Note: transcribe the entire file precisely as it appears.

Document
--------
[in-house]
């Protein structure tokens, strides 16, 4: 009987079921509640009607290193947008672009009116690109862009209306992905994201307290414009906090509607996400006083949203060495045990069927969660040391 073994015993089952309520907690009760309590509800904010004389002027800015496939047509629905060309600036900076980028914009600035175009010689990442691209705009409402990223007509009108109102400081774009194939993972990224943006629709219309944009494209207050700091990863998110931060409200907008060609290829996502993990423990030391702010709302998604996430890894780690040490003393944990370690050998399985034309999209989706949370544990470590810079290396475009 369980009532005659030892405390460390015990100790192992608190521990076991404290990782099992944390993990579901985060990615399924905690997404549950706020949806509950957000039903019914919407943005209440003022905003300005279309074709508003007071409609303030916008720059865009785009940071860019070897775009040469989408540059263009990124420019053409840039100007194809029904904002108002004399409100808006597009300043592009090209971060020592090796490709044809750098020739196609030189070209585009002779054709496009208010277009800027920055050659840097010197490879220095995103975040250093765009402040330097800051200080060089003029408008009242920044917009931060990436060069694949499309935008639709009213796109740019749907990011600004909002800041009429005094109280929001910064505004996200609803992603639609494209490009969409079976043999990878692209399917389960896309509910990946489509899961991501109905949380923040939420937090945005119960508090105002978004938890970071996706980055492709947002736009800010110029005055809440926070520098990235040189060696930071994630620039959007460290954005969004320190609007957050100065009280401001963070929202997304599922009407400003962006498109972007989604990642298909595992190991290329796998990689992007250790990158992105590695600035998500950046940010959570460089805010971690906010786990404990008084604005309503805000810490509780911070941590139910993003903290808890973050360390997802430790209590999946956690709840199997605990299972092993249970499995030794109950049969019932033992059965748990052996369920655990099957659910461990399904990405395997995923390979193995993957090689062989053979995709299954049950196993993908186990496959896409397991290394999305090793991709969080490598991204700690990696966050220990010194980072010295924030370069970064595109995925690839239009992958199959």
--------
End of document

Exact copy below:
[in-house]
């Protein structure tokens, strides 16, 4: 009987079921509640009607290193947008672009009116690109862009209306992905994201307290414009906090509607996400006083949203060495045990069927969660040391 073994015993089952309520907690009760309590509800904010004389002027800015496939047509629905060309600036900076980028914009600035175009010689990442691209705009409402990223007509009108109102400081774009194939993972990224943006629709219309944009494209207050700091990863998110931060409200907008060609290829996502993990423990030391702010709302998604996430890894780690040490003393944990370690050998399985034309999209989706949370544990470590810079290396475009 369980009532005659030892405390460390015990100790192992608190521990076991404290990782099992944390993990579901985060990615399924905690997404549950706020949806509950957000039903019914919407943005209440003022905003300005279309074709508003007071409609303030916008720059865009785009940071860019070897775009040469989408540059263009990124420019053409840039100007194809029904904002108002004399409100808006597009300043592009090209971060020592090796490709044809750098020739196609030189070209585009002779054709496009208010277009800027920055050659840097010197490879220095995103975040250093765009402040330097800051200080060089003029408008009242920044917009931060990436060069694949499309935008639709009213796109740019749907990011600004909002800041009429005094109280929001910064505004996200609803992603639609494209490009969409079976043999990878692209399917389960896309509910990946489509899961991501109905949380923040939420937090945005119960508090105002978004938890970071996706980055492709947002736009800010110029005055809440926070520098990235040189060696930071994630620039959007460290954005969004320190609007957050100065009280401001963070929202997304599922009407400003962006498109972007989604990642298909595992190991290329796998990689992007250790990158992105590695600035998500950046940010959570460089805010971690906010786990404990008084604005309503805000810490509780911070941590139910993003903290808890973050360390997802430790209590999946956690709840199997605990299972092993249970499995030794109950049969019932033992059965748990052996369920655990099957659910461990399904990405395997995923390979193995993957090689062989053979995709299954049950196993993908186990496959896409397991290394999305090793991709969080490598991204700690990696966050220990010194980072010295924030370069970064595109995925690839239009992958199959």